Semantic vs client XHTML/CSS

by oneafrikan on May 18, 2006

I’ve had a question posed today by a client where the problem was something like this:
(I’ve added space to the html so that WordPress doesn’t render as html code for the page)

< p class="classname" >< strong >This is a sample highlighted body text < / strong >

Now, the class in question just changed the font color from the default paragraph colour, to the new improved colour (this was the first paragraph in a page of three or more paragraphs), so it needed to be highlighted as the synopsis or abstract for the page. So we have a diff. colour, and a bolding of the text to highlight it. All fine.

Now, the client wanted to remove the < strong > tags and put that styling into the css, leaving the code sans strong tags, like so:

< p class="classname" >This is a sample highlighted body text

My argument was that sematically, if you strip out the css, you’ll still be left with a paragraph that is highlighted (if you keep the strong tags), and therefore of value to the user. If not, you’re left with paragraphs that all look the same.

Now, I know this is an eeeeny weeeeny tiny issue, but I was wondering what you think? Am I smoking my socks here, or do I get the point of semantic XHTML?

One comment

The pair of you are nuts. I’ll include me in that too, as I’m answering. Go and look up “opportunity cost” in an economics reference.

I can see this being controversial but I’d look at it like this.

The Strong tag isn’t semantic. Semantic refers to what things _are_, not how they should be rendered. I’m sure most readers here will know that.

So the question I’d ask is, “Why is this thing being rendered strongly? What is it about this thing that means it should be treated in this way?” The answer, presumably, is something like “Because it’s the first sentence of a page”.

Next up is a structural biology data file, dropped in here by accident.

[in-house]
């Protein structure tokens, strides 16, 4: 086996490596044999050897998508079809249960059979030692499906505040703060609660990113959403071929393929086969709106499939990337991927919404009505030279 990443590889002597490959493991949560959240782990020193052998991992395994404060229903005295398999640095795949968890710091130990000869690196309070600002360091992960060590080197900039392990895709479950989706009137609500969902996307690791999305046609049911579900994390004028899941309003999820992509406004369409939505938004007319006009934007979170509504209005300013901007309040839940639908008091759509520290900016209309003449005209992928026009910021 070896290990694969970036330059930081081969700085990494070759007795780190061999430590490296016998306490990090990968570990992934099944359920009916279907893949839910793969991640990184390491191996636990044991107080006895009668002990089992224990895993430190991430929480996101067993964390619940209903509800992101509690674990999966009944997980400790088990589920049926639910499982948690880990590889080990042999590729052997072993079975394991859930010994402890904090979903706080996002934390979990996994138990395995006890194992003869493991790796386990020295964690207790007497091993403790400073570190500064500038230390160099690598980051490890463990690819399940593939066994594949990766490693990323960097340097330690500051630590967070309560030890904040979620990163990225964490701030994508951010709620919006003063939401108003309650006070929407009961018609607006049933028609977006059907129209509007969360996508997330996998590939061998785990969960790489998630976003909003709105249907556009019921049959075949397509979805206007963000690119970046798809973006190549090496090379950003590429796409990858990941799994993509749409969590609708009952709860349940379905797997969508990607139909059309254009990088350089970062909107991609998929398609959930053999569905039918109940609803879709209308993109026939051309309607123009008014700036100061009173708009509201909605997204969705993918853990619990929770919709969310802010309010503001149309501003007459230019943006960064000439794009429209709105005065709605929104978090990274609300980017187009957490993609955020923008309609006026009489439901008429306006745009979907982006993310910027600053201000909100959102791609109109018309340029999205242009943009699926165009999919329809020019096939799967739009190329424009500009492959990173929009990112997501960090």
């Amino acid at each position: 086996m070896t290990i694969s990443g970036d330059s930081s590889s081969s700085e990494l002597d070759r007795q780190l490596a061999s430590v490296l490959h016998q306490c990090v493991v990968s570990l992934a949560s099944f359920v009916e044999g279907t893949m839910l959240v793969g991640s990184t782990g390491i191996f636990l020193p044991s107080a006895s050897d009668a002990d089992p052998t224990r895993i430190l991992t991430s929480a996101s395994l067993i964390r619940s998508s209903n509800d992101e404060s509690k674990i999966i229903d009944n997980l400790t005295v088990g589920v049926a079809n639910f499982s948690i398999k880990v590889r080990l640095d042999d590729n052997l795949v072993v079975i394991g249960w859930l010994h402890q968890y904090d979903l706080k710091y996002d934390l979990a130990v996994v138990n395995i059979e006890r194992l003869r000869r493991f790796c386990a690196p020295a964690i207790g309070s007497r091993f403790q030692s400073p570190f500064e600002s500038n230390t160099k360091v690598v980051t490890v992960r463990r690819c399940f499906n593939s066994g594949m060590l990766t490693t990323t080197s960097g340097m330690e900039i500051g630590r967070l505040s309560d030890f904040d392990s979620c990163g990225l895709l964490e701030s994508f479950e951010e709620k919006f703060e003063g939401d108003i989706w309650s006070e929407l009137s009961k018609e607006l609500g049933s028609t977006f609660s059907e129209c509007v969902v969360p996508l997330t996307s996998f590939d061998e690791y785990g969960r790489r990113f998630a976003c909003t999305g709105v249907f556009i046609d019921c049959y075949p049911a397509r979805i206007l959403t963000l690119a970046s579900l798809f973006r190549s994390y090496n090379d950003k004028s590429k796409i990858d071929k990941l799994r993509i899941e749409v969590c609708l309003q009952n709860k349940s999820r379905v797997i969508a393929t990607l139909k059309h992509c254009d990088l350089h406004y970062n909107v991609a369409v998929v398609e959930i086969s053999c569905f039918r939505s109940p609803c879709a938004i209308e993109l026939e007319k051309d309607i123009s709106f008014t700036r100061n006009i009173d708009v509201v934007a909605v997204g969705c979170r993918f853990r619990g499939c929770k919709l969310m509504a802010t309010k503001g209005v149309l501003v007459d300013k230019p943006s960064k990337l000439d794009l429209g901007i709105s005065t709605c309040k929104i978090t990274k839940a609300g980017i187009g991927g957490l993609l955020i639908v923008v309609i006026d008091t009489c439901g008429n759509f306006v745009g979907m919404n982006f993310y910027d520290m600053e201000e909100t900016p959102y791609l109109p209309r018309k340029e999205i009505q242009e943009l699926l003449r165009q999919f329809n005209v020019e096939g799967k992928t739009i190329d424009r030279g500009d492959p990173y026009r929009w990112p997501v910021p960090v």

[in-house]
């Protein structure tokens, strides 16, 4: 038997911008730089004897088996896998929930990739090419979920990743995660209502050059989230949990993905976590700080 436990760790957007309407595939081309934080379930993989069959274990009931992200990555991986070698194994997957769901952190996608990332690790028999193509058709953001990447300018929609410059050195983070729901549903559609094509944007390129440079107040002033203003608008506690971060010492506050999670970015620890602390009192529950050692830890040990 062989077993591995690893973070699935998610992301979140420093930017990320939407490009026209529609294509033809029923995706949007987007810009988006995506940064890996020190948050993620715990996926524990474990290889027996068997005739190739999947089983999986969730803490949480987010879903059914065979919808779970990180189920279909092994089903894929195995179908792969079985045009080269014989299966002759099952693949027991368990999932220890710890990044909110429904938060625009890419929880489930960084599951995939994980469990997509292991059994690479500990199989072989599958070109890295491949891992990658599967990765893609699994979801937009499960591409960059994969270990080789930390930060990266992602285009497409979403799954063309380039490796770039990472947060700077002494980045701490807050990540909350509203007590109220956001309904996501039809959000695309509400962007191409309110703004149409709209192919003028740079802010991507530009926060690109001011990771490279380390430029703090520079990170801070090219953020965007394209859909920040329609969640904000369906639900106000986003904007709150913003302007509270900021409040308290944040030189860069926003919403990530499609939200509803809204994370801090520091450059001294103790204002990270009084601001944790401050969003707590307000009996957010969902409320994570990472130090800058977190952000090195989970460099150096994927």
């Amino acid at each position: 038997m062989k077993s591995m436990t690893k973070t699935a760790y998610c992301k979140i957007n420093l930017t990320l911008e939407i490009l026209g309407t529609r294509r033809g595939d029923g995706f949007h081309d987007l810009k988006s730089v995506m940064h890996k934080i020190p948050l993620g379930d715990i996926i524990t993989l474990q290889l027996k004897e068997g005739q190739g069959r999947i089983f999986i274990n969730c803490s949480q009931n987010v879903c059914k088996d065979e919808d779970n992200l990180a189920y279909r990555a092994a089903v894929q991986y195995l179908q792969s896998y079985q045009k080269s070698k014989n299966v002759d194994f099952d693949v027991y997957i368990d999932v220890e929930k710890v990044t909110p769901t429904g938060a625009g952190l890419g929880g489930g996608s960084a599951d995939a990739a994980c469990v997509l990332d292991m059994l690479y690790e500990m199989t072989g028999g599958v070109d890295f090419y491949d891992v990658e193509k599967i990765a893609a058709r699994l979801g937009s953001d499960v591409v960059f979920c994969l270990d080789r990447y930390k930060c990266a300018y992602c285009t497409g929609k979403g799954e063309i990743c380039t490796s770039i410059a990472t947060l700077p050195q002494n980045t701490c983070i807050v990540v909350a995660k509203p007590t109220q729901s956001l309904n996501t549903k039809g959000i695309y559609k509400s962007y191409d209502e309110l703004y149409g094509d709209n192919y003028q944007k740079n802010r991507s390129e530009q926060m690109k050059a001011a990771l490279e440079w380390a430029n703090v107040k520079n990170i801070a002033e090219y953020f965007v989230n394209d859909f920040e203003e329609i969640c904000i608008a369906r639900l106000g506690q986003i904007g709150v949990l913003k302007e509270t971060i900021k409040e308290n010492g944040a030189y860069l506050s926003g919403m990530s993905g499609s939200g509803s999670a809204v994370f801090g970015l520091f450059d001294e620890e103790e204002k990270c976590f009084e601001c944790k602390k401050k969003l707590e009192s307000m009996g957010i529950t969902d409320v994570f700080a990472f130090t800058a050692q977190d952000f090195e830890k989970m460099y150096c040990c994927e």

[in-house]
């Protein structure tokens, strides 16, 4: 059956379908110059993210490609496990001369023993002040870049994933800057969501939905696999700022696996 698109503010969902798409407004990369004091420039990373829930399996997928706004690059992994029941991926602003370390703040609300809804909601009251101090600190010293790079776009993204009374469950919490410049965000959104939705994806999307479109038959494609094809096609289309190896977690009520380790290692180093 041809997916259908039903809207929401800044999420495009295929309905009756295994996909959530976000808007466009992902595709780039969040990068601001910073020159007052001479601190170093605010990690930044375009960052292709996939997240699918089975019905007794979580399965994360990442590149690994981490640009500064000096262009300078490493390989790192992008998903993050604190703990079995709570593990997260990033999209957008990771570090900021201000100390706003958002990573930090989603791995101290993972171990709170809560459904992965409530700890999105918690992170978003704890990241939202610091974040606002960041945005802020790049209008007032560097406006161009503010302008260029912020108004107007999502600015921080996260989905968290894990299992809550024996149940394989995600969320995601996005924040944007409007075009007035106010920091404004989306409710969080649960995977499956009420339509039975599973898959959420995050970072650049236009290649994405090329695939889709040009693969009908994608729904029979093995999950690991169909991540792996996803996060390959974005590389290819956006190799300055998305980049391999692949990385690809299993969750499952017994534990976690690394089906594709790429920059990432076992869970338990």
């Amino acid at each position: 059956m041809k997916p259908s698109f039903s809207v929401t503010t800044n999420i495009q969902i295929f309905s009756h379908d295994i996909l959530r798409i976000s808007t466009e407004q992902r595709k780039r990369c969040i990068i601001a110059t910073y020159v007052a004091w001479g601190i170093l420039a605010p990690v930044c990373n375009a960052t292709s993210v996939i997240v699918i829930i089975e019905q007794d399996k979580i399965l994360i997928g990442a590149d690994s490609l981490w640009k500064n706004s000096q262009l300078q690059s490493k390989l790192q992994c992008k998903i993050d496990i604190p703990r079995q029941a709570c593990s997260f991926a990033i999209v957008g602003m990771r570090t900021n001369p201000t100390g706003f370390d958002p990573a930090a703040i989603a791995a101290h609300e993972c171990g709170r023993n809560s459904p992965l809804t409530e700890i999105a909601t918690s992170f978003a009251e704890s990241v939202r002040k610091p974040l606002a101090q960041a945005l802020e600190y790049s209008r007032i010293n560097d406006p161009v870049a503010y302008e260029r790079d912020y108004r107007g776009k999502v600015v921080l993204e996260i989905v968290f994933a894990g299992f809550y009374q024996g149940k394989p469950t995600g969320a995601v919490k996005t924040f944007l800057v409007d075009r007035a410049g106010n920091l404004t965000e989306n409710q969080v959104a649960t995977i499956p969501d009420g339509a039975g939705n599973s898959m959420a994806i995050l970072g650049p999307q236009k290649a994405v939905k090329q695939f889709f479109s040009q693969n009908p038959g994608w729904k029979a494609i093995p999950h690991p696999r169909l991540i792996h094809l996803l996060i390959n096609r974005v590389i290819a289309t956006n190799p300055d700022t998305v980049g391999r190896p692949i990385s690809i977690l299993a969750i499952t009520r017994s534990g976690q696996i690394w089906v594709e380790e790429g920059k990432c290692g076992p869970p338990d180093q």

The “if you strip out the CSS” bit is suspicious but leads us to the underlying problem. The whole point of CSS is that you can abstract content from presentation. It’s designed to be stripped out.

XHTML isn’t really semantic at all. The default rendering styles for the native XHTML elements are just that – defaults. They’re not set in stone and crucially, don’t really mean anything. On one page, h1 might be a news story headline. On another, the name of a user. On a third, the name of a product. h1 is really telling us nothing here semantically about what the content _is_, only about how it relates to other page elements (more important, less important). But really, this is just a holdover from pre-CSS days when there was no separation of content and presentation at all. HTML was a purely presentational markup system. Note also that (X)HTML makes no attempt to enforce the nested outline structure of heading elements. It’s a joke. Compare that to how an outline structure might be enforced in a valid XML document according to a specific DTD. It wouldn’t surprise me if the XHTML committee considered strictly enforcing the heading outline structure it but decided it wasn’t worth the argument.

So if you want to be semantically pedantic, the answer is to remove the Strong tags and replace them with a nested span that’s classed or id’d according to the meaning of the element. Then, just use CSS to render that however you like (for this medium), even if that’s just font-weight: bold; Someone reading your XHTML source will then know, explicitly, why you’re handling that bit of content differently from the others.

by Adrian on May 18, 2006 at 4:38 pm. Reply #

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